The section on Sea involved a visit to a natural fish farm. I had heard about this already through Dan's TedX talk and it really does sound like a great system. The farmers there are producing fish what I think all farmers should be producing anything - working with natural systems to produce healthy animals with no chemicals and very little supplement feeding. The comparison to a chef who was utilising unpopular "by-catch" fish was thought-provoking. Which system is more sustainable? I think the chef risks creating a market and demand for more wild fish, which cannot be sustained. This is a problem with making use of a "waste" from a dirty industry, at first you think you're making the industry better by using the waste, but really you're just becoming more dependent on it (for example using fly ash from coal power stations as a cheap filler in cement).
|My third plate|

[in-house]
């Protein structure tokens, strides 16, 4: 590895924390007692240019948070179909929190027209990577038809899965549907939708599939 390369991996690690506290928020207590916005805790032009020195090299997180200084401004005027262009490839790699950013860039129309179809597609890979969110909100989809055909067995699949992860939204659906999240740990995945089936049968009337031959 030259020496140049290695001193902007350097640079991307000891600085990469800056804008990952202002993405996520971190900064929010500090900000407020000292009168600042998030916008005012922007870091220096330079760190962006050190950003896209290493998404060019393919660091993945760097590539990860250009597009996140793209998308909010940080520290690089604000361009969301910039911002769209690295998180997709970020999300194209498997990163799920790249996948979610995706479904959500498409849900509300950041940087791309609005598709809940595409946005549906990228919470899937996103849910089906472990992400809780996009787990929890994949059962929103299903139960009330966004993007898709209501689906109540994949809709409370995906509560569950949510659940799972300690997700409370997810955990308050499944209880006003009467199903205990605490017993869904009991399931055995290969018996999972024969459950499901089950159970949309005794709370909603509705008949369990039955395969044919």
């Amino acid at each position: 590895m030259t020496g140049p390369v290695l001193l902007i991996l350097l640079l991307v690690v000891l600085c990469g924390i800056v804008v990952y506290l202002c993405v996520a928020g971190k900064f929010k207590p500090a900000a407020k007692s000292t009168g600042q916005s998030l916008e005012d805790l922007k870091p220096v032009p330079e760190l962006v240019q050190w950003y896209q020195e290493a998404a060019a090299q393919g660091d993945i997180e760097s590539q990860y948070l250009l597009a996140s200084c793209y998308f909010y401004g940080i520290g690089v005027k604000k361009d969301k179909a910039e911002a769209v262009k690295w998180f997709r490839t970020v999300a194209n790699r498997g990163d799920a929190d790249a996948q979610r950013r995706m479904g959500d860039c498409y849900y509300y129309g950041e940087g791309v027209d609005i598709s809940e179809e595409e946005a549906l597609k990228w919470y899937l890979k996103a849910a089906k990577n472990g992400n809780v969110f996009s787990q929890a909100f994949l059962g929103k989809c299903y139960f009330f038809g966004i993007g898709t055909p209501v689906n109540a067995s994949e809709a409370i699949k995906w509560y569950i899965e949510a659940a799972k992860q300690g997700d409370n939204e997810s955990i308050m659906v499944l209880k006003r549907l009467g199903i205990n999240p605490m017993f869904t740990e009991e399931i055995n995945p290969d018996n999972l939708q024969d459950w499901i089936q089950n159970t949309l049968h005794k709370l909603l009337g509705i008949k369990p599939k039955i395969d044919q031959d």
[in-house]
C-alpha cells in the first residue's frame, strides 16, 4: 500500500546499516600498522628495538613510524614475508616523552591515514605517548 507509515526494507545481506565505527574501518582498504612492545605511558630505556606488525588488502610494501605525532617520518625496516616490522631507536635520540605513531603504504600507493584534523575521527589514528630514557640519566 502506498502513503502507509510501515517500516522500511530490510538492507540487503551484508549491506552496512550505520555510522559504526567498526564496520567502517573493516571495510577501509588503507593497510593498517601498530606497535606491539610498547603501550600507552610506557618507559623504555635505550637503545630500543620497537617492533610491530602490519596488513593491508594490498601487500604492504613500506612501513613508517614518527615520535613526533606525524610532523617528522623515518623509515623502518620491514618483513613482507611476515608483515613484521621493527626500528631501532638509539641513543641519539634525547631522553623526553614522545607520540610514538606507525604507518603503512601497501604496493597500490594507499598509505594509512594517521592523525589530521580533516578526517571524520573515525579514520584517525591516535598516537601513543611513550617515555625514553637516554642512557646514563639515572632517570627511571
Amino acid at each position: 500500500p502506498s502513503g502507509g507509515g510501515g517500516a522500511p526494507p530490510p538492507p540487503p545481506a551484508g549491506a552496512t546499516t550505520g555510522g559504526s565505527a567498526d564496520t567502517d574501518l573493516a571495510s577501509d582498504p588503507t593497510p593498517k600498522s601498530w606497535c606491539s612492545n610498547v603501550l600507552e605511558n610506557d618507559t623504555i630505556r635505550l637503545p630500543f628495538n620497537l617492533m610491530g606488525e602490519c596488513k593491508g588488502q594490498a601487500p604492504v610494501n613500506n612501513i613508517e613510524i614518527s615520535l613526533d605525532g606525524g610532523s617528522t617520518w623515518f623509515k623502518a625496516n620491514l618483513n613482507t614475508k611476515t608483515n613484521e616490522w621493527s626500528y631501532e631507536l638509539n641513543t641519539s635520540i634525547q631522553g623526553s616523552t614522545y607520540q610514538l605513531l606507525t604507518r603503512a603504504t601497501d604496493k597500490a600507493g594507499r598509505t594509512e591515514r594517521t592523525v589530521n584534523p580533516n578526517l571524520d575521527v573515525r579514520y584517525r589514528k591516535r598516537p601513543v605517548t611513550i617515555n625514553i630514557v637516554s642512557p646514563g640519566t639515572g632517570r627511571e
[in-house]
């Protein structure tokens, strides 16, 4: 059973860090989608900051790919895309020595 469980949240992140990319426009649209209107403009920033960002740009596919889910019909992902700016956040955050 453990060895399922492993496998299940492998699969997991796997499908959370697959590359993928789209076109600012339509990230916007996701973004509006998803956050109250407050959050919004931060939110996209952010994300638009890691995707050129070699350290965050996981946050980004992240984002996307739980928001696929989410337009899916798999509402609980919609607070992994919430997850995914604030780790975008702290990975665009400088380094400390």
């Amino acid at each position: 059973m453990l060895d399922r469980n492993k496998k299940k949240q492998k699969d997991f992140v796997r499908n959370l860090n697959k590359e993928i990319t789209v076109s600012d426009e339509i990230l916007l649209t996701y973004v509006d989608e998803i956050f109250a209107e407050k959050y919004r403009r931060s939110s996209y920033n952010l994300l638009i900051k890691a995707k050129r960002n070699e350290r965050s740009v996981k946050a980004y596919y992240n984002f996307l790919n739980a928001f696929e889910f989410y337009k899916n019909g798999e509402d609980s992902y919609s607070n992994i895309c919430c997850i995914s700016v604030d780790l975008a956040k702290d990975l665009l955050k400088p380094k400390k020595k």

Finally Dan visits seed breeders. One breeder is only using heritage seeds and "landrace" to breed new varieties of grains. He just keeps looking for unusual plants (taller or more seeds) and breeding from them to improve the crop for his climate and conditions. This is much like how I breed seeds, except I breed for hardiness by just letting them self-seed.... The other breeder uses modern techniques to create hybrids, not genetic engineering, but just more selective and deliberate crosses than the landrace method. More like choosing which rooster to keep with your hens so you get the cross you want. Dan wonders whether die-hard support of heritage breed leaves us missing out on newly developed crosses, however he also observes that most new seed is created for attributes other than flavour. I think this is why most people would prefer to save heritage breeds. This section also describes the development of the modern wheat plant, and the green revolution. It also touches on the importance of the farming community, that one farmer can't do it all, and farmers in a region need to work together to produce a sustainable system between them.